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Bencubbin is a town in Western Australia in the North Eastern Wheatbelt, 275 km north-east of Perth. The town lies within the Shire of Mount Marshall and is home to approximately 294 people as of 2011. Surveyor General John Septimus Roe first surveyed the region in 1836 and he was followed by sandalwood cutters and stockmen, but it was not until 1908 that the first permanent settlers arrived.
The name "Bencubbin" comes from the Aboriginal word for "place of the snakes" and is now applied to the rock to the north of the town. The aboriginal word is generally spelt "Gnylbencubbing" and is not the rock known as Mount Marshall. Mount Marshall is south-east of Bencubbin, whereas the rock known as Gnylbencubbing is at the northern edge of the township. Mount Marshall is named after Captain Marshall MacDermott, who was the first manager of the Western Australian branch of the Bank of Australasia. These two rocks and Wiacubbing Hill are three of the largest outcrops around Bencubbin.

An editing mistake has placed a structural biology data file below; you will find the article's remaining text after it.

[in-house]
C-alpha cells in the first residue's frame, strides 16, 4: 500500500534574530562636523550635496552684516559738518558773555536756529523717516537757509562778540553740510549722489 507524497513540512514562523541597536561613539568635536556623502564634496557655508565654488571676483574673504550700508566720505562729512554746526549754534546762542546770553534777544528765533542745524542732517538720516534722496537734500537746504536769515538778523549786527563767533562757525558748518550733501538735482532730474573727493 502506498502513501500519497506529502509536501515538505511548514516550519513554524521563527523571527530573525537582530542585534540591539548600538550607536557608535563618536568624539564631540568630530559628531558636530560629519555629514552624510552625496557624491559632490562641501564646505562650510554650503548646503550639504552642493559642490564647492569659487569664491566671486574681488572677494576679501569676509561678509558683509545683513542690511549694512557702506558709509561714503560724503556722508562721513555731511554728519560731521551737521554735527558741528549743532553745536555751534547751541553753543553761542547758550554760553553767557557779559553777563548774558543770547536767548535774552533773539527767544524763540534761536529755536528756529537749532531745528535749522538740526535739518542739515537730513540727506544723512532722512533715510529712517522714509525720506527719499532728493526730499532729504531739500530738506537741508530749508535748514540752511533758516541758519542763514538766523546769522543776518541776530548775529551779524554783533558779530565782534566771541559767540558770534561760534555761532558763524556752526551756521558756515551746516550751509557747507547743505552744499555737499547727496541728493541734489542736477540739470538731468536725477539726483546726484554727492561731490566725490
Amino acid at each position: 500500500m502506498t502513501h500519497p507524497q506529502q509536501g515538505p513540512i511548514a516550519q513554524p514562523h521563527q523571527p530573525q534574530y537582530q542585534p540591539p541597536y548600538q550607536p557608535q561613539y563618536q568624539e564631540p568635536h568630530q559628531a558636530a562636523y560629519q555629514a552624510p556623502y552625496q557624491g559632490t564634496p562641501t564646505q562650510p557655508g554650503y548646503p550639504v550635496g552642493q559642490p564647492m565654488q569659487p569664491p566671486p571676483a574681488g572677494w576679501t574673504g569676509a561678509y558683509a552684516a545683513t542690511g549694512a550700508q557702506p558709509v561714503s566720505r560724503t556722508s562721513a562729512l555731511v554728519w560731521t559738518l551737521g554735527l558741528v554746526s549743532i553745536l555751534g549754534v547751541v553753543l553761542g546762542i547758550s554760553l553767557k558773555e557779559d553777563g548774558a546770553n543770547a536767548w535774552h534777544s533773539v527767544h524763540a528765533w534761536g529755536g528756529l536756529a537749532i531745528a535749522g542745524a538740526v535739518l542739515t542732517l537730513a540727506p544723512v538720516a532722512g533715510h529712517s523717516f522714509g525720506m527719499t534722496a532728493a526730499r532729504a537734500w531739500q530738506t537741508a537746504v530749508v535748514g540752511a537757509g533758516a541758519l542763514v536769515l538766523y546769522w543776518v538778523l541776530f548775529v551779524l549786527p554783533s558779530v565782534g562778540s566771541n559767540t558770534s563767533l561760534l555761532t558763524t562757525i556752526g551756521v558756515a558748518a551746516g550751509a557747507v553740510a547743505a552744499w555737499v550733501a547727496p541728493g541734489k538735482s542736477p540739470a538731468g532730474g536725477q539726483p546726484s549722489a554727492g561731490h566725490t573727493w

The name was suggested for the railway station at terminus of the Wyalkatchem to Mount Marshall railway line, by J Hope, the Chief Draftsman, in 1913. The townsite was gazetted later in 1917. The first Bencubbin police station was founded in 1923.
In 1932 the Wheat Pool of Western Australia announced that the town would have two grain elevators, each fitted with an engine, installed at the railway siding.
The town supermarket was destroyed by a fire in 2006 which started early in the morning.